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Biographical Sketches of Wealthy Men of the Colonial Era in New York


William Axtell 1720-1795 Landowner

William Axtell was born in Jamaica, the son of a successful sugar trader and plantation owner. His father, Daniel Axtell, had also acquired a large land tract in New Jersey, which the young man inherited, along with the rest of his father's large estate. In 1746, the twenty six year of heir came to New York, with the intentions to dispose of his New Jersey land and make some useful acquaintances with the city's leading merchants. He enjoyed New York's colonial society and was particularly attired by young Margaret De Peyster, whom he courted and eventually married, settling in a comfortable mansion on Broadway. She was the daughter of Abraham de Peyster jr and through her mother, a Van Cortlandt. William Axtell was well appreciated for his lavish entertaining, both at his Broadway mansion and on his country seat, "Melrose Hall" at Flatbush, Long Island NY. Nicknamed "William the Gay" (when that word still meant joyful) in his younger years, he gained a decidedly more sinister reputation during the Revolutionary War. A member of the Governor's Council in 1776, he was commissioned Colonel and commander of a Loyalist regiment known as the Nassau Blues and much feared for its exaltations against those who embraced the patriot cause. Melrose Hall allegedly became the scene of tortured rebel prisoners, whilst still retaining its fame for lavish entertainment, now limited to the Loyalist Elite. No wonder, the Axtell properties were prominent on the list of estates to be confiscated, according the New York Act Of Attainder of 1779. When they were sold in 1784, "Melrose Hall" was acquired by 'Colonel' Aquila Giles of the Continental Army. He offered the place to his newly wed bride, the former Elizabeth Shipton, who happened to be the adopted daughter of William Axtell and Margaret De Peyster, who had no children of their own. Giles had fallen in love with Elizabeth in the pre-revolutionary days, when he was a frequent guest at Melrose Hall. But the Independence War had separated the lovers. William Axtell returned to England and died at Beaumont Cottage, Surrey, in 1795. Like other Tories, he had been partially indemnized for his losses due to the American Revolution. But most of his estate had anyway always been in England and the West Indies.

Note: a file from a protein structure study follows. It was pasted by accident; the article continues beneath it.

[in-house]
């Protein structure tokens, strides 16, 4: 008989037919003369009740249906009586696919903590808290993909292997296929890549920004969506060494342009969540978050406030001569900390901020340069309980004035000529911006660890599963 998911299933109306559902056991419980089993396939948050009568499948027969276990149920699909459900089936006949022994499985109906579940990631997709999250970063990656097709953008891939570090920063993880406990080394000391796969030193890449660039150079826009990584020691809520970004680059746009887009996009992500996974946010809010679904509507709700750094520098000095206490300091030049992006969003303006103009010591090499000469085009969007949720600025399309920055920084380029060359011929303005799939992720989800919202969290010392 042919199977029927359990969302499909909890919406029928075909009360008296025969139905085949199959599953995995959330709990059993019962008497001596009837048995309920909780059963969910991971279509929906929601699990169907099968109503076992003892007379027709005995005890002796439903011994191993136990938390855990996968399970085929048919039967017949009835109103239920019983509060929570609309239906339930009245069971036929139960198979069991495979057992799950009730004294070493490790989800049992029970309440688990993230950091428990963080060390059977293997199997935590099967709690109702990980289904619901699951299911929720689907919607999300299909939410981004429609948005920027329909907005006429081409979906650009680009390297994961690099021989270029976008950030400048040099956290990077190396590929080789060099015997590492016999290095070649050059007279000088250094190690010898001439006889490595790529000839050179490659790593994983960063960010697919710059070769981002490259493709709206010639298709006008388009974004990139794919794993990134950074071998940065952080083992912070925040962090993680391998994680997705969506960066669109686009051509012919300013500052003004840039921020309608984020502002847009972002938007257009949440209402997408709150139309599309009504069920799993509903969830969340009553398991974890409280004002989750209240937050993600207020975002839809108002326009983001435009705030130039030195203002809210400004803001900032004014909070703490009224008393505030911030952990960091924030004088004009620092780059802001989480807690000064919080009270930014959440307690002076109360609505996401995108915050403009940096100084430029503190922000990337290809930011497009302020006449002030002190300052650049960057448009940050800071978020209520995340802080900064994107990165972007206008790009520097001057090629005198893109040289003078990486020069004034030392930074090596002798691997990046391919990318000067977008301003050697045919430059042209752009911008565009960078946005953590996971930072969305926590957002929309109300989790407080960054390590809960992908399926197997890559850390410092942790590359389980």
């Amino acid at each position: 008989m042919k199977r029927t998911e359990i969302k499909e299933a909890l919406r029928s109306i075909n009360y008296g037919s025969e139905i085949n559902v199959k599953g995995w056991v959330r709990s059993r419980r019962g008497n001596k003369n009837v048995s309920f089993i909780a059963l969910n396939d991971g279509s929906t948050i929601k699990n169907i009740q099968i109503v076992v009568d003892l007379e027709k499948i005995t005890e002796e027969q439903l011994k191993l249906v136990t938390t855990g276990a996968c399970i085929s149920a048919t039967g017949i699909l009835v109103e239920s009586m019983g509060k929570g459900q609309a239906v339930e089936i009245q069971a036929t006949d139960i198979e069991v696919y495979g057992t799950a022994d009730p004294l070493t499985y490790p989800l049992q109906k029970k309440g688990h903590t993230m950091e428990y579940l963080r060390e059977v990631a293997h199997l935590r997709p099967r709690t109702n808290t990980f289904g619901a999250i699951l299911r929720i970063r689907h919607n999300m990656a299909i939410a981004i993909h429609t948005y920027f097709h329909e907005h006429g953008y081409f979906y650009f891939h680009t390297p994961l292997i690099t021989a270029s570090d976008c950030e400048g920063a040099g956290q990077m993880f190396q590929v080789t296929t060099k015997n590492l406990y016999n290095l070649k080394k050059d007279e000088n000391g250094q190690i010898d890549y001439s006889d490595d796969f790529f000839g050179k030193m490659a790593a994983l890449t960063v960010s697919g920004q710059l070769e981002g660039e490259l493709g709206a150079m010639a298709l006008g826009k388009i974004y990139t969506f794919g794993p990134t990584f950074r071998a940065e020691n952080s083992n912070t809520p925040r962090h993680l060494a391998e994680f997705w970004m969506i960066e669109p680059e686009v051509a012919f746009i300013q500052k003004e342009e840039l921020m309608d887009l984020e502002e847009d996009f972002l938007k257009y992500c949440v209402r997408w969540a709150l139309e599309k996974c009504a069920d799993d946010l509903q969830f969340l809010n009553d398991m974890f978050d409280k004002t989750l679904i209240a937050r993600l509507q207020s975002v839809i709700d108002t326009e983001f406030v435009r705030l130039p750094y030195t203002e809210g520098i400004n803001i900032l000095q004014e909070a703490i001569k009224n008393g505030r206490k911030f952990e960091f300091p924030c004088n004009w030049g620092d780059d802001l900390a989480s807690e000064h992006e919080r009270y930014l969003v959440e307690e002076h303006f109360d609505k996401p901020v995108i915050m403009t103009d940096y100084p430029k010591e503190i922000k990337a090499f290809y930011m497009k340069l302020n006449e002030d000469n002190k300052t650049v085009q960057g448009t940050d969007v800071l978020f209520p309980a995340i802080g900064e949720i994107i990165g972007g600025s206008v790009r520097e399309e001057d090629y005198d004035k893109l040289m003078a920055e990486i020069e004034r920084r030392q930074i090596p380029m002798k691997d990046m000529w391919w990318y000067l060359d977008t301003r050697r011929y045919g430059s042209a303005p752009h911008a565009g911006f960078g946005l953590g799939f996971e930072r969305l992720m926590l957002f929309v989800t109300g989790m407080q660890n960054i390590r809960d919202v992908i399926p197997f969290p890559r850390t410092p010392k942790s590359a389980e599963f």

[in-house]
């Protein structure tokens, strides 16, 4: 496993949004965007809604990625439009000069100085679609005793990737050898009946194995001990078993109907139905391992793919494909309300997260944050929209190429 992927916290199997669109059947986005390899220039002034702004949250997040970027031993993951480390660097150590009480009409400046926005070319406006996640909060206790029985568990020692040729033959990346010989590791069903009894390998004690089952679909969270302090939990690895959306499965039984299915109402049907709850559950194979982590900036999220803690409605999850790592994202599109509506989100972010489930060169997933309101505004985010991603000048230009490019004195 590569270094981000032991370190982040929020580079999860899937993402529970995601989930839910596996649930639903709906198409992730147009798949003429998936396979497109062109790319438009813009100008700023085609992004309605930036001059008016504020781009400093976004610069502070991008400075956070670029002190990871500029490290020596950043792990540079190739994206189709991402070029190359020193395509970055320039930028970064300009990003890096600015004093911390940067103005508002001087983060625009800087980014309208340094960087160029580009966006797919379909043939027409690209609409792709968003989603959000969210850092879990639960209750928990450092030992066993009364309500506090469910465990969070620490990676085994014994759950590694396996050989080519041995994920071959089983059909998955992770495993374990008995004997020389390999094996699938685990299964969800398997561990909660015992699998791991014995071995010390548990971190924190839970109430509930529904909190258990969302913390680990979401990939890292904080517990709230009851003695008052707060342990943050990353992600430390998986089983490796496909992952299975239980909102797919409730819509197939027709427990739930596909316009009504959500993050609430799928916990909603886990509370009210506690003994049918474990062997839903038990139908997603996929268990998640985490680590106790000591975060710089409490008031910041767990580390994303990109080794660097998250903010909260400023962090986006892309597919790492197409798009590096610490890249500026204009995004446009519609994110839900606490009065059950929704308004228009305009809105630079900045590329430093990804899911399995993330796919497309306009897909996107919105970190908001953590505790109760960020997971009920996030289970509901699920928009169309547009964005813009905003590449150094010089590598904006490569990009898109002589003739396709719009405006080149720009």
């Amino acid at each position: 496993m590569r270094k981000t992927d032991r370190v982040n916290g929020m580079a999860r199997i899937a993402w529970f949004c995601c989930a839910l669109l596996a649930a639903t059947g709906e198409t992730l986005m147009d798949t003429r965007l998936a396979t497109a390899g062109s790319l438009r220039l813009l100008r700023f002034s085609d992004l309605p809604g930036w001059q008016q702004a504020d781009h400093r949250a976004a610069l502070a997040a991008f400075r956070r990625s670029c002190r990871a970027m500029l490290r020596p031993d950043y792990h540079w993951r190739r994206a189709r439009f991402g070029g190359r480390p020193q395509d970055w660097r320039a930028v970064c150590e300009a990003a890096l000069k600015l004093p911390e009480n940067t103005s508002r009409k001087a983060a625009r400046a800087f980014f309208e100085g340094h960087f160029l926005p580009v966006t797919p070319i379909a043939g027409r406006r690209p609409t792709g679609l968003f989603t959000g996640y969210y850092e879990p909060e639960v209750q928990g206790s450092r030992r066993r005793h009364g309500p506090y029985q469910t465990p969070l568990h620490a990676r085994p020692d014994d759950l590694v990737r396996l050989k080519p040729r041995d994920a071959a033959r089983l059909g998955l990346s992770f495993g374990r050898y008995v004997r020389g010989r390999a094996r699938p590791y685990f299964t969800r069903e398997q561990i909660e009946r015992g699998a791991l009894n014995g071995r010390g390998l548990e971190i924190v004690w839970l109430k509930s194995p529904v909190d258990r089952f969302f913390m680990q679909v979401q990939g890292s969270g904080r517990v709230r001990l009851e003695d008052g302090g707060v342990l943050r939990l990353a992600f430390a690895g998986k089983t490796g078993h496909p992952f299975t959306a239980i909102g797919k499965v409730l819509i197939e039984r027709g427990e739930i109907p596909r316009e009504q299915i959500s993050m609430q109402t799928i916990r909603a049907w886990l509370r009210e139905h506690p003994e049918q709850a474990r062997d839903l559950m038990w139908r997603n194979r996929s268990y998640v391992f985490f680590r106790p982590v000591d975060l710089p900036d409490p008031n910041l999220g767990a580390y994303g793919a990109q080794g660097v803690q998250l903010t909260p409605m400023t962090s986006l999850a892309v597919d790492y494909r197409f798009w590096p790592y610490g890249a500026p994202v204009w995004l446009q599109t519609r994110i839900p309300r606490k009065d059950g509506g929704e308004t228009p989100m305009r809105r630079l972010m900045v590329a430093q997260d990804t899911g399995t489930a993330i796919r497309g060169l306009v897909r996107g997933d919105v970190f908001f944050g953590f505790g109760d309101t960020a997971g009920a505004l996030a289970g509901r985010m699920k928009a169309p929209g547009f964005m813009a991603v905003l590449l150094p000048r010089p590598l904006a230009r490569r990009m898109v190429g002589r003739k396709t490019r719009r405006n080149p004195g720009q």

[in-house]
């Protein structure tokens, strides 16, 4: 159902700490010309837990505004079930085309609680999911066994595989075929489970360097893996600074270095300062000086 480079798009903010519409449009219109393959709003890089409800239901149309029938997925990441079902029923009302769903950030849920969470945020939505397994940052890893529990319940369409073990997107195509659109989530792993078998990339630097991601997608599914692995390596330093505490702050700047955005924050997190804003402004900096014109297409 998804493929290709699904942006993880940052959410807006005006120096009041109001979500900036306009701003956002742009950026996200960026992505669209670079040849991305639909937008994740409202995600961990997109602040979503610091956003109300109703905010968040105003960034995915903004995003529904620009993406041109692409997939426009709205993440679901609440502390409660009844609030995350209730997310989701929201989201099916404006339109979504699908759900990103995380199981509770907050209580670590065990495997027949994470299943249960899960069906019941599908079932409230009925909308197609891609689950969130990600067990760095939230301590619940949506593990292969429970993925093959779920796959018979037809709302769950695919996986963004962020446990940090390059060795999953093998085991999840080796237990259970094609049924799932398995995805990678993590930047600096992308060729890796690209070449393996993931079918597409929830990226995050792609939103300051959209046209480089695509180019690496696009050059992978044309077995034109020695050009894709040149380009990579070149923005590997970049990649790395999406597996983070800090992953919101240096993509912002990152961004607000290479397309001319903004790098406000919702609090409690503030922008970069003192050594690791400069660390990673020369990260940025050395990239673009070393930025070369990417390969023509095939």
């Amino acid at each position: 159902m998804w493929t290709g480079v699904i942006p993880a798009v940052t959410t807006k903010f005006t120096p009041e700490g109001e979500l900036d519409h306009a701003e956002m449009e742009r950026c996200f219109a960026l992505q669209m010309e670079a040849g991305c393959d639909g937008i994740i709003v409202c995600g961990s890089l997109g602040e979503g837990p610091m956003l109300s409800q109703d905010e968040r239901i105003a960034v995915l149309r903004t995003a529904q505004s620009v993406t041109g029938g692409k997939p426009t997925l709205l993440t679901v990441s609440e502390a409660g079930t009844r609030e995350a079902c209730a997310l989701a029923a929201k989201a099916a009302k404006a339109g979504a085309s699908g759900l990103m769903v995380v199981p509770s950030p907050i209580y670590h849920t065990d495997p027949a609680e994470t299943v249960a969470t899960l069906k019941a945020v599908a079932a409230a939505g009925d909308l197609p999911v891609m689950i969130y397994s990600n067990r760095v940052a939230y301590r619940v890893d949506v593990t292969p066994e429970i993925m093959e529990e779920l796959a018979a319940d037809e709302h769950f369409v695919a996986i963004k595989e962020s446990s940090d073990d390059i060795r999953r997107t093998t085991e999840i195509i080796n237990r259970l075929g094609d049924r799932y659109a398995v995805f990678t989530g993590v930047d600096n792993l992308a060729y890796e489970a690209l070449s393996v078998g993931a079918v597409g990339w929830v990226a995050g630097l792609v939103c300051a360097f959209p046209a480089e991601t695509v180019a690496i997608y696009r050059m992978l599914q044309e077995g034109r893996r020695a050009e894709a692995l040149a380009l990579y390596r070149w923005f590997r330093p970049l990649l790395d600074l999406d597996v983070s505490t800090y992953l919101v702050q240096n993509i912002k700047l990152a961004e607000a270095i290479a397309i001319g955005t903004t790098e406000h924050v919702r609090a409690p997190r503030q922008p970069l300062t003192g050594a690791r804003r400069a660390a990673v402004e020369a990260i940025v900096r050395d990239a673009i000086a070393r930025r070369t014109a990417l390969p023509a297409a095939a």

Nicholas Bayard 1644-1707 New York City Merchant and Landowner